Tuesday, November 14, 2006

Brooklyn Borough President's response

I wrote a letter to Brooklyn Borough President Marty Markowitz. Actually, I've written several letters to Marty Markowitz in the last 8 years. Rather than respond to me directly, he had his Senior Planner, Elizabeth Ernish, respond to my letter. Below is an excerpt from her reply:

"Subject: NYC Health Code changes
From: Ernish, Elizabeth
Date: 11/13/06 3:30 PM
Brooklyn Borough President Marty Markowitz asked me to respond to your email regarding the proposal to amend Article 161 of the Health Code which, if enacted, would provide the New York Department of Parks and Recreation with discretion to permit dogs off-leash during specified hours in certain New York City public parks.   
Fundamentally, the Borough President believes that this is a safety issue.   Many constituents, including the parents of small children, have expressed to me their valid concerns regarding dogs off-leash in our public parks.  However, as a dog lover, he believes well-behaved pets, many of which are confined to small apartments for much the day, deserve a little time to frolic freely outdoors. [...]
If I can be of further assistance, please feel free to contact me [...] 
Elizabeth Ernish
Senior Planner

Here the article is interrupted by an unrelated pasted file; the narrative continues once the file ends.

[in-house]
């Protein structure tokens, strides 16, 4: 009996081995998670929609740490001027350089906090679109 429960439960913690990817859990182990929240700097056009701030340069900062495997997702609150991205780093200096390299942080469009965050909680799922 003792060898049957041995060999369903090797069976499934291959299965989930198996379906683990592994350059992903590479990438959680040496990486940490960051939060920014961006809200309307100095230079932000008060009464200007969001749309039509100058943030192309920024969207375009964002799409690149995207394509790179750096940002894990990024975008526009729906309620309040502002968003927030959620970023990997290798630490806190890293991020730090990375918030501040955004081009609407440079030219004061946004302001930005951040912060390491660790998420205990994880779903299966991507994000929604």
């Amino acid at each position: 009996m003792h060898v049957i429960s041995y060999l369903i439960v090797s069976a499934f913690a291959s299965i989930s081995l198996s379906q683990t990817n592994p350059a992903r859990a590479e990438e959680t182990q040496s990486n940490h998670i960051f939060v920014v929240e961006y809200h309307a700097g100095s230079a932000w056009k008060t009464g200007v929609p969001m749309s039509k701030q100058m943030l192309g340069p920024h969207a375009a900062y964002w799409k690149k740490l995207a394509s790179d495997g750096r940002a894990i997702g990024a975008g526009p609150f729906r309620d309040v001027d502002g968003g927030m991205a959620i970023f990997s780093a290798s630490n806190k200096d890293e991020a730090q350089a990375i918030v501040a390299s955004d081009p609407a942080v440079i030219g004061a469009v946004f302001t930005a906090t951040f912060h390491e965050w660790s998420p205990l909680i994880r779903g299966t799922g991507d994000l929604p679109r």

Brooklyn Borough President's Office"

"Well-behaved pets"? Exactly who is going to stand at the entrances to the parks and decide which dog is well-behaved and which is not? Marty Markowitz recognizes the safety implications and many people have contacted his office to express their concern. Somehow, he manages to justify the concept that dogs living in small apartments can trump a valid public health issue. How about running with your dog on a leash? Or bringing your dog to one of the city's dog parks that have fences around them? Keep that is mind if you or any of your loved ones are ever mauled by an unleashed dog in a Brooklyn park. Then, call Borough President Marty Markowitz and tell him you don't agree that it is worth the pain so that dogs can be exercised, unleashed in an unconfined public space.

If the city truly believes that it is perfectly acceptable to allow dogs to run, unleashed in public places, why do they have ANY fenced dog runs? Why not take down all the fences so that the dogs have more space? Maybe that will be the next demand by the lunatic fringe off-leash advocates. Nothing would surprise me.